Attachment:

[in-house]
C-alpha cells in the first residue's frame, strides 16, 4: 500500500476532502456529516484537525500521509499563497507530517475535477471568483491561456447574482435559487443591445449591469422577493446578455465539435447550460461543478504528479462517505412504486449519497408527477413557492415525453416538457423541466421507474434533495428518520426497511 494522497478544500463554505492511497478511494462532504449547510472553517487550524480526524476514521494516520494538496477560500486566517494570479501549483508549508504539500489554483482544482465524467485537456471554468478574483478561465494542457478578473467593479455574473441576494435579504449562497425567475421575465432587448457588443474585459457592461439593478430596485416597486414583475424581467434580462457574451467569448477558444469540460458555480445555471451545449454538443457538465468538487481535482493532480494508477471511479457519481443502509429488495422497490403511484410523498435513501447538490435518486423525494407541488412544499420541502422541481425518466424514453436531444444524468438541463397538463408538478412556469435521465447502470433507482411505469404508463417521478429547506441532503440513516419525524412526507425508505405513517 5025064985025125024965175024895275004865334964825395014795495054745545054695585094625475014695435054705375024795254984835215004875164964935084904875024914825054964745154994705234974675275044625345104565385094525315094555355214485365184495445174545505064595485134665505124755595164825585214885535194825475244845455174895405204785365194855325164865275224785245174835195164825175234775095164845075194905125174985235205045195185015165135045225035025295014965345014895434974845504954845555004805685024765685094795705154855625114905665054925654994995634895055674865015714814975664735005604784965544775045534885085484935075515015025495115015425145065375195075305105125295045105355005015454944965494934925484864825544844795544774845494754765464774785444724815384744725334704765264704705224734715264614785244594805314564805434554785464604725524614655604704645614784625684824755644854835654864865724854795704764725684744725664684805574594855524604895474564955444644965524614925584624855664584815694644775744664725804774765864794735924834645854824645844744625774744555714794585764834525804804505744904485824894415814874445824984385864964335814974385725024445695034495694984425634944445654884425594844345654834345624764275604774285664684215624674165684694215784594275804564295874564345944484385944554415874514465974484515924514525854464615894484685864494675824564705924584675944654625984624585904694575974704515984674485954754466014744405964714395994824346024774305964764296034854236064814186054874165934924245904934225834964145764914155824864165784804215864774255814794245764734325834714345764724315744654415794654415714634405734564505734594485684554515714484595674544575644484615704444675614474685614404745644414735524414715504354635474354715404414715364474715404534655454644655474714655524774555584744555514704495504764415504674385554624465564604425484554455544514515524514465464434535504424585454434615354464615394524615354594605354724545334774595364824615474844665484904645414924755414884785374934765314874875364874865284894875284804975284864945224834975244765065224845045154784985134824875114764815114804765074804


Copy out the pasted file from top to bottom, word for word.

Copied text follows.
[in-house]
C-alpha cells in the first residue's frame, strides 16, 4: 500500500476532502456529516484537525500521509499563497507530517475535477471568483491561456447574482435559487443591445449591469422577493446578455465539435447550460461543478504528479462517505412504486449519497408527477413557492415525453416538457423541466421507474434533495428518520426497511 494522497478544500463554505492511497478511494462532504449547510472553517487550524480526524476514521494516520494538496477560500486566517494570479501549483508549508504539500489554483482544482465524467485537456471554468478574483478561465494542457478578473467593479455574473441576494435579504449562497425567475421575465432587448457588443474585459457592461439593478430596485416597486414583475424581467434580462457574451467569448477558444469540460458555480445555471451545449454538443457538465468538487481535482493532480494508477471511479457519481443502509429488495422497490403511484410523498435513501447538490435518486423525494407541488412544499420541502422541481425518466424514453436531444444524468438541463397538463408538478412556469435521465447502470433507482411505469404508463417521478429547506441532503440513516419525524412526507425508505405513517 5025064985025125024965175024895275004865334964825395014795495054745545054695585094625475014695435054705375024795254984835215004875164964935084904875024914825054964745154994705234974675275044625345104565385094525315094555355214485365184495445174545505064595485134665505124755595164825585214885535194825475244845455174895405204785365194855325164865275224785245174835195164825175234775095164845075194905125174985235205045195185015165135045225035025295014965345014895434974845504954845555004805685024765685094795705154855625114905665054925654994995634895055674865015714814975664735005604784965544775045534885085484935075515015025495115015425145065375195075305105125295045105355005015454944965494934925484864825544844795544774845494754765464774785444724815384744725334704765264704705224734715264614785244594805314564805434554785464604725524614655604704645614784625684824755644854835654864865724854795704764725684744725664684805574594855524604895474564955444644965524614925584624855664584815694644775744664725804774765864794735924834645854824645844744625774744555714794585764834525804804505744904485824894415814874445824984385864964335814974385725024445695034495694984425634944445654884425594844345654834345624764275604774285664684215624674165684694215784594275804564295874564345944484385944554415874514465974484515924514525854464615894484685864494675824564705924584675944654625984624585904694575974704515984674485954754466014744405964714395994824346024774305964764296034854236064814186054874165934924245904934225834964145764914155824864165784804215864774255814794245764734325834714345764724315744654415794654415714634405734564505734594485684554515714484595674544575644484615704444675614474685614404745644414735524414715504354635474354715404414715364474715404534655454644655474714655524774555584744555514704495504764415504674385554624465564604425484554455544514515524514465464434535504424585454434615354464615394524615354594605354724545334774595364824615474844665484904645414924755414884785374934765314874875364874865284894875284804975284864945224834975244765065224845045154784985134824875114764815114804765074804